Rep. John Katko (R-NY) said the enactment of his Shadow Wolves Enhancement Act (H.R. 5681) expands support for Shadow Wolves officers performing critical duties and bolsters the southern border.
The Shadow Wolves, part of U.S. Immigrations and Customs Enforcement, are a Native American tactical patrol unit assigned to Homeland Security Investigations in Sells, Ariz., located on the Tohono O’odham Nation.
The unit specializes in the interdiction of human and drug smugglers through the rugged terrain of the Sonoran Desert, officials said, utilizing both technology and the traditional art of tracking.
“I am excited that the Shadow Wolves Enhancement Act was finally signed into law,” Katko, ranking member of the House Committee on Homeland Security, said. “Every day, Shadow Wolves officers carry out a difficult and dangerous mission under increasingly challenging circumstances. At a time when border encounters are at an all-time high, and deadly drugs such as fentanyl and methamphetamine continue to pour into American communities, the Shadow Wolves are crucial in the fight against drugs and human traffickers.”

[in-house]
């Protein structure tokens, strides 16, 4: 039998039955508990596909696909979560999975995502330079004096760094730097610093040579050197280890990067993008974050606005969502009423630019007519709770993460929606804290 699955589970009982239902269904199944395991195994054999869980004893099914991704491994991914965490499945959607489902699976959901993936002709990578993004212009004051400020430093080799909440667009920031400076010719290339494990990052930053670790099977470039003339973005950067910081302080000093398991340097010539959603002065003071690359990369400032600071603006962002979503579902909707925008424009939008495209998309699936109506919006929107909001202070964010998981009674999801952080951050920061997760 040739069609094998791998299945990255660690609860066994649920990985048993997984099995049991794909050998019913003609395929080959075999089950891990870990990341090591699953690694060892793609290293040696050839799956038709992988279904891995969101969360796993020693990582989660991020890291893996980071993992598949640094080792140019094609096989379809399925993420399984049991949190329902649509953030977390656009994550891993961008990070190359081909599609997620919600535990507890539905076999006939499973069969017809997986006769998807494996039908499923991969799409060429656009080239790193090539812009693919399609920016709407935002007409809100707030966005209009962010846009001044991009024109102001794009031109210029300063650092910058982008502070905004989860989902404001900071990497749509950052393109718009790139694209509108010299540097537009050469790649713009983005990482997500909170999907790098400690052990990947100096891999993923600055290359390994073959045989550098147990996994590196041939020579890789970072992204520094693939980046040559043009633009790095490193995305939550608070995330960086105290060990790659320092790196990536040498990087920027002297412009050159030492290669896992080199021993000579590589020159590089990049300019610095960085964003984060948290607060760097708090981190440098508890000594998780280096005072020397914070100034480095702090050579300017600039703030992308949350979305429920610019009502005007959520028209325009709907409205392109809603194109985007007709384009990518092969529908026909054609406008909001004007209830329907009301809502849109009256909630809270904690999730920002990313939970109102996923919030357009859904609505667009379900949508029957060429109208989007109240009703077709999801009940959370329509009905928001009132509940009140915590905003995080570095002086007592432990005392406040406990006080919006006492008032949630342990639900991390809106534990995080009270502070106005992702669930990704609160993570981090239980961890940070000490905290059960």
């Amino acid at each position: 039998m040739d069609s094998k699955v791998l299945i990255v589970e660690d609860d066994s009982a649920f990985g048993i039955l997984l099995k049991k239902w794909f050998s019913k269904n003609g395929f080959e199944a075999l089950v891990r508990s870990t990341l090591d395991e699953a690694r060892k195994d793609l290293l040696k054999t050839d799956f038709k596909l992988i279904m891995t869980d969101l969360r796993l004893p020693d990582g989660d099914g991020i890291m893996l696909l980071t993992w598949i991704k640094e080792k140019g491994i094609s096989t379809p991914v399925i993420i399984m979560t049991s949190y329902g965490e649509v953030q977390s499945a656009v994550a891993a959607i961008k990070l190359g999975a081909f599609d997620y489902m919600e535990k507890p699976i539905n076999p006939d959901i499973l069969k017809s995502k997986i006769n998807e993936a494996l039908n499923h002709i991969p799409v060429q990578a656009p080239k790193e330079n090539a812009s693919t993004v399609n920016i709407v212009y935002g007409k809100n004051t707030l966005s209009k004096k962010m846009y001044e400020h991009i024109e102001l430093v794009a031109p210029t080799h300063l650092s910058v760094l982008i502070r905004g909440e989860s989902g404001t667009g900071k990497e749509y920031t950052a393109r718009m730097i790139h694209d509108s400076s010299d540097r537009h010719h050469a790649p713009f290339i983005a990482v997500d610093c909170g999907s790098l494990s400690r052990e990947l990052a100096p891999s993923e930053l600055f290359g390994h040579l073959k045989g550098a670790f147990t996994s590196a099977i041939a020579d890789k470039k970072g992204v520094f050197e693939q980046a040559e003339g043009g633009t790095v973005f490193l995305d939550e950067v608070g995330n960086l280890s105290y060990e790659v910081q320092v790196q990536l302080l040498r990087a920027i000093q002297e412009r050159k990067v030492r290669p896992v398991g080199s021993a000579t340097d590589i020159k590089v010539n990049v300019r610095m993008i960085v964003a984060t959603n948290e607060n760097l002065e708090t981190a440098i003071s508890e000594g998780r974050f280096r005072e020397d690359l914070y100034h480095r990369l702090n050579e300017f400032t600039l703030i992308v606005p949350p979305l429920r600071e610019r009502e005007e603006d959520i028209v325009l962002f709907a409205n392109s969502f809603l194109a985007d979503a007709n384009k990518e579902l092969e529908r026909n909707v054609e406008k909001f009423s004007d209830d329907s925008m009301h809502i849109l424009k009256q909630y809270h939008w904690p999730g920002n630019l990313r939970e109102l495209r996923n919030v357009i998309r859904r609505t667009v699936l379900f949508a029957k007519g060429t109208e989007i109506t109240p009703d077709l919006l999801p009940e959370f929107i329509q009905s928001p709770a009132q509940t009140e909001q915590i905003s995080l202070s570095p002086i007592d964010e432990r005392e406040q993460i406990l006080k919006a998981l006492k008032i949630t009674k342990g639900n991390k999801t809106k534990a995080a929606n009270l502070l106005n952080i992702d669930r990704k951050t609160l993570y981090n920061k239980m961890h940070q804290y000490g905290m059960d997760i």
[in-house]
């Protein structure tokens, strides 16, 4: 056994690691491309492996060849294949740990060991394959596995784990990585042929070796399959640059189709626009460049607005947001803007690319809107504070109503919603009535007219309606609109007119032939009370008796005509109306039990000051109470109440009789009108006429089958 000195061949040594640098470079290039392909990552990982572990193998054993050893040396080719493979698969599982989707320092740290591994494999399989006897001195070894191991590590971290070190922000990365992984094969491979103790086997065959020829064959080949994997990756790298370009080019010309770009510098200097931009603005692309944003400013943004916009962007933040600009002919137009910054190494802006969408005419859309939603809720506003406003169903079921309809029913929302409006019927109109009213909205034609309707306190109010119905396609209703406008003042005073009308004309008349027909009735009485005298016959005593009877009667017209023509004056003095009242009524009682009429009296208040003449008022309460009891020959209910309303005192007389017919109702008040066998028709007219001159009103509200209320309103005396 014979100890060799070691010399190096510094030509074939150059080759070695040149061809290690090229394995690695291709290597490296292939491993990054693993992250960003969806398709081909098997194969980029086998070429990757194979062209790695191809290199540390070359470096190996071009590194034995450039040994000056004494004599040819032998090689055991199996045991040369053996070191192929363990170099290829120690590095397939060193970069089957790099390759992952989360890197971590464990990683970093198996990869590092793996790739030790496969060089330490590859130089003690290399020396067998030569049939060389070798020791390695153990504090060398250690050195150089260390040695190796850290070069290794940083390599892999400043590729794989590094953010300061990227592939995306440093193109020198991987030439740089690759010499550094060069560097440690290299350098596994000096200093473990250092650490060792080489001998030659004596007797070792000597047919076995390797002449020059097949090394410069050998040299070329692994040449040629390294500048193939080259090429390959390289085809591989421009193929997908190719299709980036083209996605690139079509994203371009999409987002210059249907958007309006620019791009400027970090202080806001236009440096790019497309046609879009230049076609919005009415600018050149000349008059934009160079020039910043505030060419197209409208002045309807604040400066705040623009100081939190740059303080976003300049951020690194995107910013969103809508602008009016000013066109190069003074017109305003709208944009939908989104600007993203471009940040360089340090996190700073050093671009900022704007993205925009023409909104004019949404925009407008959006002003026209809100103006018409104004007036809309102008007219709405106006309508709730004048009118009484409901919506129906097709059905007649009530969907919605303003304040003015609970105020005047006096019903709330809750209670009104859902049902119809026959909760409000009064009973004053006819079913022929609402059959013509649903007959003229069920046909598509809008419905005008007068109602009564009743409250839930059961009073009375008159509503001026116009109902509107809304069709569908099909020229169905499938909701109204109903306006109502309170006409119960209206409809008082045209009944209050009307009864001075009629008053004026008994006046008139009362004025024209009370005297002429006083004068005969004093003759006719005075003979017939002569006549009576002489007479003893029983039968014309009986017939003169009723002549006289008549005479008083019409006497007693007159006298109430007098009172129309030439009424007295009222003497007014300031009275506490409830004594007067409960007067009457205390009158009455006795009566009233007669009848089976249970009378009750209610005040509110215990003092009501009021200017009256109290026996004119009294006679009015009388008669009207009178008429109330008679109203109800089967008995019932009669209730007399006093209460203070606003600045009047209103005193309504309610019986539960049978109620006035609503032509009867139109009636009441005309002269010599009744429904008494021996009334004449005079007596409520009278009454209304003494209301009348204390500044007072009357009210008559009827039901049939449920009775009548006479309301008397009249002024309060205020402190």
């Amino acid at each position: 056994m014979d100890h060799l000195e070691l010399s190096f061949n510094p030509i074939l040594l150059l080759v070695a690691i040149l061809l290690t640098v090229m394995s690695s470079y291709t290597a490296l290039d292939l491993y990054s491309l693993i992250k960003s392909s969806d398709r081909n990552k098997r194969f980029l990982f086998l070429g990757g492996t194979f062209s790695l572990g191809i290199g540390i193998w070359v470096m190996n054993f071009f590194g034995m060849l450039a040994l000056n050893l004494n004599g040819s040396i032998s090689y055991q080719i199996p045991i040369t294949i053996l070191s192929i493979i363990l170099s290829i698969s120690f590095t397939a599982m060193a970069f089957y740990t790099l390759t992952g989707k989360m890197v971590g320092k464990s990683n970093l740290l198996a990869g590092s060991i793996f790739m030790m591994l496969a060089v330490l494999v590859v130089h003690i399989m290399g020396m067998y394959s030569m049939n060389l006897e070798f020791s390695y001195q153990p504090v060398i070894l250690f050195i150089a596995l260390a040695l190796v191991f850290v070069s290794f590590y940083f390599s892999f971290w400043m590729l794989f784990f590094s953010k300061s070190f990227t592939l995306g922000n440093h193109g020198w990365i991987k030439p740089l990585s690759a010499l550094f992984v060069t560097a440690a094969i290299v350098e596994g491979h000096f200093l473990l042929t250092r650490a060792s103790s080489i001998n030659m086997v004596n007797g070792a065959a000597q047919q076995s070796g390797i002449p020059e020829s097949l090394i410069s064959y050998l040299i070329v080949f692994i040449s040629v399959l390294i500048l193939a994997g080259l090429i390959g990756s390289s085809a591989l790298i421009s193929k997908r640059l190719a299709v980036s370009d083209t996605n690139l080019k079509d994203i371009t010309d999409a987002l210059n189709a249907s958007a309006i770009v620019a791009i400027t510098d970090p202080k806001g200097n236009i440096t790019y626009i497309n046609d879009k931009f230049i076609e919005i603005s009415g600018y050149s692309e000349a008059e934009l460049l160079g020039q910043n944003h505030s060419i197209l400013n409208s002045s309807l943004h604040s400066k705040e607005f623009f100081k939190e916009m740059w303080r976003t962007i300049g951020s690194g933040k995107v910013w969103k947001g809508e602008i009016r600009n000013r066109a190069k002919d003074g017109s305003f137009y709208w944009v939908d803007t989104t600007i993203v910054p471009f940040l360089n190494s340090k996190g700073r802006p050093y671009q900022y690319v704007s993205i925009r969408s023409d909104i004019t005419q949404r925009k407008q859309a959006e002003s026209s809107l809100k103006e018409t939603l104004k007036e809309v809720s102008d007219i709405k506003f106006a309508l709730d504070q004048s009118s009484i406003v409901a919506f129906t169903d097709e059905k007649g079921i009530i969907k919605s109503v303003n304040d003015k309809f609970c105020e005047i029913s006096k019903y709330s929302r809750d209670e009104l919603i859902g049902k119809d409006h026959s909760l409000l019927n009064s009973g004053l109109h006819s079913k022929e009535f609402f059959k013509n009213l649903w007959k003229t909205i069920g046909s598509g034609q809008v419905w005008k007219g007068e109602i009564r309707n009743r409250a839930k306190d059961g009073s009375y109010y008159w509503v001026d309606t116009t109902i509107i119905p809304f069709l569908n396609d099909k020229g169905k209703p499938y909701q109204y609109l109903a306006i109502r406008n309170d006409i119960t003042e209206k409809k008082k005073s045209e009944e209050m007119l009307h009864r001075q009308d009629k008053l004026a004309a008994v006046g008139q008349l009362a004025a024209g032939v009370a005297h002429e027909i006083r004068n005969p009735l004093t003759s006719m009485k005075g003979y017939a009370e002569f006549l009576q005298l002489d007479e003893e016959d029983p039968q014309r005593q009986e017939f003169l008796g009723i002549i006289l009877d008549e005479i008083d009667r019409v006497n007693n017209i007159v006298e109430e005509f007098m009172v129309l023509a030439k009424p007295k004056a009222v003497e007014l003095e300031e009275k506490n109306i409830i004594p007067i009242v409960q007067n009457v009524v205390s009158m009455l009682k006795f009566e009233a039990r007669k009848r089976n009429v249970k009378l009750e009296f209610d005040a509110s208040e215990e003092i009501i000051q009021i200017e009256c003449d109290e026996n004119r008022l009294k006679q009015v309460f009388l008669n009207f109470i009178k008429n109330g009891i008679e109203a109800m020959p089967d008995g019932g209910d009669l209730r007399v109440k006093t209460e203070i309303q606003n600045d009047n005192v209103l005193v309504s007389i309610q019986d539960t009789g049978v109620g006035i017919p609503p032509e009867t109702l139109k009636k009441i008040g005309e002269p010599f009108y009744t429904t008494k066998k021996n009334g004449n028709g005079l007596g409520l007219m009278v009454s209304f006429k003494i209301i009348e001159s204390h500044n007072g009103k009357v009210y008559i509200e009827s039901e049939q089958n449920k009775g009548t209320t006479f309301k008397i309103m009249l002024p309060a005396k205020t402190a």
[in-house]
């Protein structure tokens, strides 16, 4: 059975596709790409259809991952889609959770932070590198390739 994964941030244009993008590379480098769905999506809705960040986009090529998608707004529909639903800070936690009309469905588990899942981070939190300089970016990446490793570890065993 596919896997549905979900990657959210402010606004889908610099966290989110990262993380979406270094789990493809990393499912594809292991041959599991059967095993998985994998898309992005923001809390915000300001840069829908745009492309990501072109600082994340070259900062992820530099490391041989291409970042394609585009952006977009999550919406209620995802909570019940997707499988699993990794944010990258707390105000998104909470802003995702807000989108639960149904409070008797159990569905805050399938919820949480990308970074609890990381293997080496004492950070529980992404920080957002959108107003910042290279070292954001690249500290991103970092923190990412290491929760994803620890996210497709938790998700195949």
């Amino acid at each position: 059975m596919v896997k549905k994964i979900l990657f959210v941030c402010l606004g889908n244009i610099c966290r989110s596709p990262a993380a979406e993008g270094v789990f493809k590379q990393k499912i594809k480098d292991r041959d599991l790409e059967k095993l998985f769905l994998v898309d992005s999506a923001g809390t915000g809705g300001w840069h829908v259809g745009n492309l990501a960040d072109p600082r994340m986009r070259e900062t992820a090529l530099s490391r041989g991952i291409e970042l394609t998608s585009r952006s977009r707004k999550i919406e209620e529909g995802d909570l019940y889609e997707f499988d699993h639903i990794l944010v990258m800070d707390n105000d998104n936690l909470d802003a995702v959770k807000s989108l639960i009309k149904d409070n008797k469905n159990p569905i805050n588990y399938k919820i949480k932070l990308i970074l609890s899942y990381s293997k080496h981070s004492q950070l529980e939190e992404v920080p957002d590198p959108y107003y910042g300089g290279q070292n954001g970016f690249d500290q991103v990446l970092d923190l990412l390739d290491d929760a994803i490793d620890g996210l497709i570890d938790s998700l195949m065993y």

In the wake of limited pay and lack of upward mobility, it has been difficult to recruit and retain Shadow Wolves officers, he said.
“This effort will improve Shadow Wolves officers’ ability to stop illicit activity on Tribal Lands and allow the officers to be reclassified as special agents,” Katko said. “Homeland security affects every American in every state across the country. We must use every tool at our disposal to secure our border and ensure the security of our homeland. I would like to thank Sen. (Kyrsten) Sinema for championing this bill in the Senate and working to ensure this important bill became law.”